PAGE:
UNITED NATIONS (Reuters) - The United Nations Security Council has been unable to condemn the launch of a missile by North Korea that landed near Japan because China wanted the statement to oppose the planned deployment of a U.S. anti-missile defense system in South Korea.
North Korea launched a ballistic missile last Wednesday that landed in or near Japanese-controlled waters for the first time, the latest in a series of launches by the isolated country in defiance of U.N. Security Council resolutions.
The 15-member council held a closed-door meeting on the same day, but has been unable to agree on a U.S.-drafted statement to condemn the launch, which was almost identical to two previous statements issued by the council on North Korea (DPRK).
China proposed that the statement also say “all relevant parties shall avoid taking any actions which could provoke each other and escalate tensions, and shall not deploy any new anti-ballistic missile stronghold in Northeast Asia with an excuse of dealing with threats of the DPRK nuclear and missile programs.”
Beijing has said Washington’s decision last month to deploy a Terminal High Altitude Area Defense (THAAD) system would only worsen tensions on the Korean peninsula.
China’s U.N. mission also did not want the statement to express concern that the missile landed near Japan, telling council diplomats in an email, seen by Reuters: “We believe that the response of the council is based on violation of Security Council resolutions, not the place where the missile impacted.”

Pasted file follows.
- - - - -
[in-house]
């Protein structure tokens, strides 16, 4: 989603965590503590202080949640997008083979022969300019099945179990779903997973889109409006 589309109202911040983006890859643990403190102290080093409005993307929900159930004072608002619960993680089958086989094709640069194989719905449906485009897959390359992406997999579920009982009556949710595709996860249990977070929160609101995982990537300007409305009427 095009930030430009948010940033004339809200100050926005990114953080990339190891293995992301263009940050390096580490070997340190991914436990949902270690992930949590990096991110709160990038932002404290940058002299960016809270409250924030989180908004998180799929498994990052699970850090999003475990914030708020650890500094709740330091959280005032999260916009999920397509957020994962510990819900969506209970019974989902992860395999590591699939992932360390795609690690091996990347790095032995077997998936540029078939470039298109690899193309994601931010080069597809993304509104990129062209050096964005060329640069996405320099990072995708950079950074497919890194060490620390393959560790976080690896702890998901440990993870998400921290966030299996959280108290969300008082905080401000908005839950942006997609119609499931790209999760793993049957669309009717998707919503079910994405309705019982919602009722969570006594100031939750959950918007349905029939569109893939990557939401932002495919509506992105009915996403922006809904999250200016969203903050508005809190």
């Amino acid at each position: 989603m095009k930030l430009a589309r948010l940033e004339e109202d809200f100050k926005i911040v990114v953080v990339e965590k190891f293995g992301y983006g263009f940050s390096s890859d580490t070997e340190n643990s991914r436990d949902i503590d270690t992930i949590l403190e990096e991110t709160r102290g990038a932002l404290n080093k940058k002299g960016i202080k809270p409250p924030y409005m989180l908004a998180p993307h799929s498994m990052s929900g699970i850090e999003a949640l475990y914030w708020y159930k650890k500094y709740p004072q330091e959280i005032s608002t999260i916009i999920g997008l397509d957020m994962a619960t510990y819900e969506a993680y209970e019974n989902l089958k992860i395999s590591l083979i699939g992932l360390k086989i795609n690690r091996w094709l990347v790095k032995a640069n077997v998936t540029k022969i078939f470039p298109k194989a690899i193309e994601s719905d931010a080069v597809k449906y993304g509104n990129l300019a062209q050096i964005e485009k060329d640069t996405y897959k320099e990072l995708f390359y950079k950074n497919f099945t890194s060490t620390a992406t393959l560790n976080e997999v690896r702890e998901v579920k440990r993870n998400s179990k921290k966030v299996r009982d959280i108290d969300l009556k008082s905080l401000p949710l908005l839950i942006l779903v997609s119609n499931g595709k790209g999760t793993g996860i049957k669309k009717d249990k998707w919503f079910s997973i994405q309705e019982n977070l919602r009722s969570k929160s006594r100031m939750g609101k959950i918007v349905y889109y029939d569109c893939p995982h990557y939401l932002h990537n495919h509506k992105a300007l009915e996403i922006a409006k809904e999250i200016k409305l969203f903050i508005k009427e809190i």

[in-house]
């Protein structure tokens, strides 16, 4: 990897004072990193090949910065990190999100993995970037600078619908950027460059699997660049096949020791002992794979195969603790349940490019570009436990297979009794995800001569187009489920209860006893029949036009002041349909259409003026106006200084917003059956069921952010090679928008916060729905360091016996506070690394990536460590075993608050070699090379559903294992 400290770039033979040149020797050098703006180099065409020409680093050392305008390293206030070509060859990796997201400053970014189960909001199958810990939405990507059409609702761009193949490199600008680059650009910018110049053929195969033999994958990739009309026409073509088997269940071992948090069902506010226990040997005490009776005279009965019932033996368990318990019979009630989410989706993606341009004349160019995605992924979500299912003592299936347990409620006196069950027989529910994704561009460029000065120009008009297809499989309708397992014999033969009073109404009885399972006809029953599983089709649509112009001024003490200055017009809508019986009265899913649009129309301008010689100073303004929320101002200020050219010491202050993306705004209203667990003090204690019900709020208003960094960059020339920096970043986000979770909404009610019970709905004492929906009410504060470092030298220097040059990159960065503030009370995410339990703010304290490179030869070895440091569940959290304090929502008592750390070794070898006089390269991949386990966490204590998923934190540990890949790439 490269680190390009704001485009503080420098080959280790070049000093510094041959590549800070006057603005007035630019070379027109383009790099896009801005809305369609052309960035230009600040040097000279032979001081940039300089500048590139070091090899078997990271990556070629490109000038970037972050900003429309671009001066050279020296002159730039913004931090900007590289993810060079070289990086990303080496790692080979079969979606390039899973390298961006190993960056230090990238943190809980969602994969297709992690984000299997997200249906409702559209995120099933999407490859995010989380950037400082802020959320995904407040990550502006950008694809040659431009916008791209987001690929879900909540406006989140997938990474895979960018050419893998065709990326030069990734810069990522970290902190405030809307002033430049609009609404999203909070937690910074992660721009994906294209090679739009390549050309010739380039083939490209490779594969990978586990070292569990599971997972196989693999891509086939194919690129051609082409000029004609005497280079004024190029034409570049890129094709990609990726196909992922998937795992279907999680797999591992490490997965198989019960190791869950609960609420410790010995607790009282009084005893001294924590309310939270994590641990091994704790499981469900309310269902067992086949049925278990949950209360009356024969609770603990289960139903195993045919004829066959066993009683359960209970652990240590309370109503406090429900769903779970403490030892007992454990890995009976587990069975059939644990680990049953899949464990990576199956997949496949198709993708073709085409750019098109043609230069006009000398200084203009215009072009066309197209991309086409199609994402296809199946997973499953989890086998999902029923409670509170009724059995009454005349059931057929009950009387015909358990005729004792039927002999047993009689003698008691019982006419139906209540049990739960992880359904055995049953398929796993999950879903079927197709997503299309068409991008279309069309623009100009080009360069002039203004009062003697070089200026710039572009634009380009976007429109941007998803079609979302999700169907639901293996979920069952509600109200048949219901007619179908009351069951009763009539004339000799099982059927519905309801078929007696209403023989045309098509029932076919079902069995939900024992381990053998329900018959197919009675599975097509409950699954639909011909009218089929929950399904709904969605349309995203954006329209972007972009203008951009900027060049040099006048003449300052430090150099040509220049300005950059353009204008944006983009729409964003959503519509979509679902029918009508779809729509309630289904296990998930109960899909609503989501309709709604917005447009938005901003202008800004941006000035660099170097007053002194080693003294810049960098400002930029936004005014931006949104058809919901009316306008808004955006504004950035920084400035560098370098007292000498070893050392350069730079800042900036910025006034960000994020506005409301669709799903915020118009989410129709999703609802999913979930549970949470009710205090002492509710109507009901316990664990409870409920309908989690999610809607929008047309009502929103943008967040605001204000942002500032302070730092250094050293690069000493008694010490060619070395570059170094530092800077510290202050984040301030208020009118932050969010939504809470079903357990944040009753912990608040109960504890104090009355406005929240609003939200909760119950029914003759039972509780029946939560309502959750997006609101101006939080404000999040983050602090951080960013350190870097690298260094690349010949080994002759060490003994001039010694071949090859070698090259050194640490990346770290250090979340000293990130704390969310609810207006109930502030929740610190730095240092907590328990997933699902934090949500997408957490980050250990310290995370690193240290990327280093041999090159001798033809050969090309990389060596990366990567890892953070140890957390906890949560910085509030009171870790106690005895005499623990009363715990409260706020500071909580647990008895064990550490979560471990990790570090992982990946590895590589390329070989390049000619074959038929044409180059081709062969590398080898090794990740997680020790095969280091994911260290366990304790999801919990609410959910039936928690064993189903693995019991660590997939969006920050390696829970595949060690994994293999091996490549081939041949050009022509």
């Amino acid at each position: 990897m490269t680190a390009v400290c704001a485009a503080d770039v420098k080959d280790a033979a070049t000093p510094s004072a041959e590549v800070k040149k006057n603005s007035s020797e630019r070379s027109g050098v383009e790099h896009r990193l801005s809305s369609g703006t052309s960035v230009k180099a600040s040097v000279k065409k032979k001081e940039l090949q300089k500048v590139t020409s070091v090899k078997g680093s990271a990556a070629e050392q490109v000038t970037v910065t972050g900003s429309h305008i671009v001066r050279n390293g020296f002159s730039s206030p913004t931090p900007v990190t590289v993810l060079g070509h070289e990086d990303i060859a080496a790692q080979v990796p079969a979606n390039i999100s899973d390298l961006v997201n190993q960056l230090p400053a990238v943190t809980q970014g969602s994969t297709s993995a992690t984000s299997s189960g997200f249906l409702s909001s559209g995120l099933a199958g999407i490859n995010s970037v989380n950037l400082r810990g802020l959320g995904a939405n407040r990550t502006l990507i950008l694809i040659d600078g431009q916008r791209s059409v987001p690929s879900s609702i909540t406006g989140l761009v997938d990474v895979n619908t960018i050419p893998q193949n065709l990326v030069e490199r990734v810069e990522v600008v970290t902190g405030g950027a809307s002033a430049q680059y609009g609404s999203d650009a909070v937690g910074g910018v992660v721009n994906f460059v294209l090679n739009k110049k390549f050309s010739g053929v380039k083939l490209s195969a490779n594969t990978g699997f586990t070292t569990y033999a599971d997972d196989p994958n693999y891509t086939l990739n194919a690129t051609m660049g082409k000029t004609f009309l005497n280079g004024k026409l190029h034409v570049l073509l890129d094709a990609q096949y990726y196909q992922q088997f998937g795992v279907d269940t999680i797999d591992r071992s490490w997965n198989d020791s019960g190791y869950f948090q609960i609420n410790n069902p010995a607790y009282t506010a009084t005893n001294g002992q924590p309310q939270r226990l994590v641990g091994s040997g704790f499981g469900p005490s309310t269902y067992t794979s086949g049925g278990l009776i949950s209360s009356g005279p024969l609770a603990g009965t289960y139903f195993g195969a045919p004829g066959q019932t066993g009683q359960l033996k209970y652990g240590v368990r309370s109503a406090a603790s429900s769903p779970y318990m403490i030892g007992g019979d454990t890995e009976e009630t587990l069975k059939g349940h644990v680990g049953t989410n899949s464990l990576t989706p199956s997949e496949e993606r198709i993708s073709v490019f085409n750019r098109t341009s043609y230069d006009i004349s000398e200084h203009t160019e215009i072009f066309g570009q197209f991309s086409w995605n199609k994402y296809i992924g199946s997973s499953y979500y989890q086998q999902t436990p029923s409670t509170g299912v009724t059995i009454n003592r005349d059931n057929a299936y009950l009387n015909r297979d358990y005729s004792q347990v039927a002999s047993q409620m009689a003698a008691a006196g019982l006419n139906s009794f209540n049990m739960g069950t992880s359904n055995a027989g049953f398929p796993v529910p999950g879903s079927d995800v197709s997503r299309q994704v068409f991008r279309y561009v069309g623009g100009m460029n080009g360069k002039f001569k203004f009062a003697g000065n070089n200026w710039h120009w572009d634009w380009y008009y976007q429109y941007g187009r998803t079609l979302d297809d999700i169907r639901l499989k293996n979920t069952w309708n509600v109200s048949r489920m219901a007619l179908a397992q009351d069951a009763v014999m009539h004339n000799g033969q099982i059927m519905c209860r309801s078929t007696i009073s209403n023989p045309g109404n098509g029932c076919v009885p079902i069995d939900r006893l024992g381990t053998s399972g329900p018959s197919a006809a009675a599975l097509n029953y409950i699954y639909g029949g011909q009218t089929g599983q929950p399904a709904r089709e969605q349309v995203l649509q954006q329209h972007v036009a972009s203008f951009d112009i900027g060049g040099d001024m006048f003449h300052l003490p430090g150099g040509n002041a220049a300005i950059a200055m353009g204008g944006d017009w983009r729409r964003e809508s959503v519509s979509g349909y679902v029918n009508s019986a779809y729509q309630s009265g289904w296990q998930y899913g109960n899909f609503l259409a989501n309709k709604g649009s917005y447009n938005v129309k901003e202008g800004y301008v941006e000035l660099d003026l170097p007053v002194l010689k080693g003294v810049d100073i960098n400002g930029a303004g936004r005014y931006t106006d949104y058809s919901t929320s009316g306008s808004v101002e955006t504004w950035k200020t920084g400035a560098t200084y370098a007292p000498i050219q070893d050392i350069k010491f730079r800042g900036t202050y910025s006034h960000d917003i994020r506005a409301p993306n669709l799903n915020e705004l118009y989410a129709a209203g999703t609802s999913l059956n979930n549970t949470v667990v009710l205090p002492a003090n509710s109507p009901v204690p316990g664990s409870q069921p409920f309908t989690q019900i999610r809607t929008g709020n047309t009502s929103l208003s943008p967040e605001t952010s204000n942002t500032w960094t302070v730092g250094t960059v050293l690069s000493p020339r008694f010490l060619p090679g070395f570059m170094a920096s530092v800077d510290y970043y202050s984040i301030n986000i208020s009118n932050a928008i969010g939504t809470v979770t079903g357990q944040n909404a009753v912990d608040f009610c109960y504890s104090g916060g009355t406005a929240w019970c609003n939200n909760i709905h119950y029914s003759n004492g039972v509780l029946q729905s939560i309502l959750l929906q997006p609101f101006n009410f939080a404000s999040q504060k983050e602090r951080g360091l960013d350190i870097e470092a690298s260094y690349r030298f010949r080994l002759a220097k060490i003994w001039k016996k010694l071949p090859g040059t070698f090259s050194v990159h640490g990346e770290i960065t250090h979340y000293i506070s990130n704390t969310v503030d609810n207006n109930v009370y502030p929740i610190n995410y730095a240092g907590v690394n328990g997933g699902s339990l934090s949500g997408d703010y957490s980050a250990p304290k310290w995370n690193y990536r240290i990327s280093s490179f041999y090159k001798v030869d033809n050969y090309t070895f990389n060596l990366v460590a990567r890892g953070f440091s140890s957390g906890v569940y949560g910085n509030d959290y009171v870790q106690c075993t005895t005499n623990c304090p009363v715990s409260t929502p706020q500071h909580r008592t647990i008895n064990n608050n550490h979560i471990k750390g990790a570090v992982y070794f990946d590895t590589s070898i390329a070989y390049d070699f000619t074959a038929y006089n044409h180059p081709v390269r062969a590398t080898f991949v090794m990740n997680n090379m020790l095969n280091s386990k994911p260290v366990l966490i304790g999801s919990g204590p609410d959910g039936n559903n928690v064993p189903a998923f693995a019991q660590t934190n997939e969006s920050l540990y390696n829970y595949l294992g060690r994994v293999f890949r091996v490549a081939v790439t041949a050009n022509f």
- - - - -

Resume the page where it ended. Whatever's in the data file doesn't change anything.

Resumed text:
Japan and the United States said they could not accept the proposed changes to the draft by China and on Tuesday dropped the bid for a Security Council statement.
“To propose that this council should criticize purely defensive steps that states have taken to protect their people from the DPRK’s clear and repeated ballistic missile threats ... would be manifestly inappropriate and would send entirely the wrong message to the DPRK,” the U.S. mission to the United Nations told council diplomats in an email.
After the Security Council meeting last Wednesday, U.S. Ambassador Samantha Power rejected suggestions the decision to deploy the anti-missile defense system in South Korea had provoked ballistic missile tests by North Korea.
North Korea has been under U.N. sanctions since 2006. In March, the Security Council imposed harsh new sanctions on the country in response to North Korea’s fourth nuclear test in January and the launch of a long-range rocket in February.
Reporting by Michelle Nichols; Editing by James Dalgleish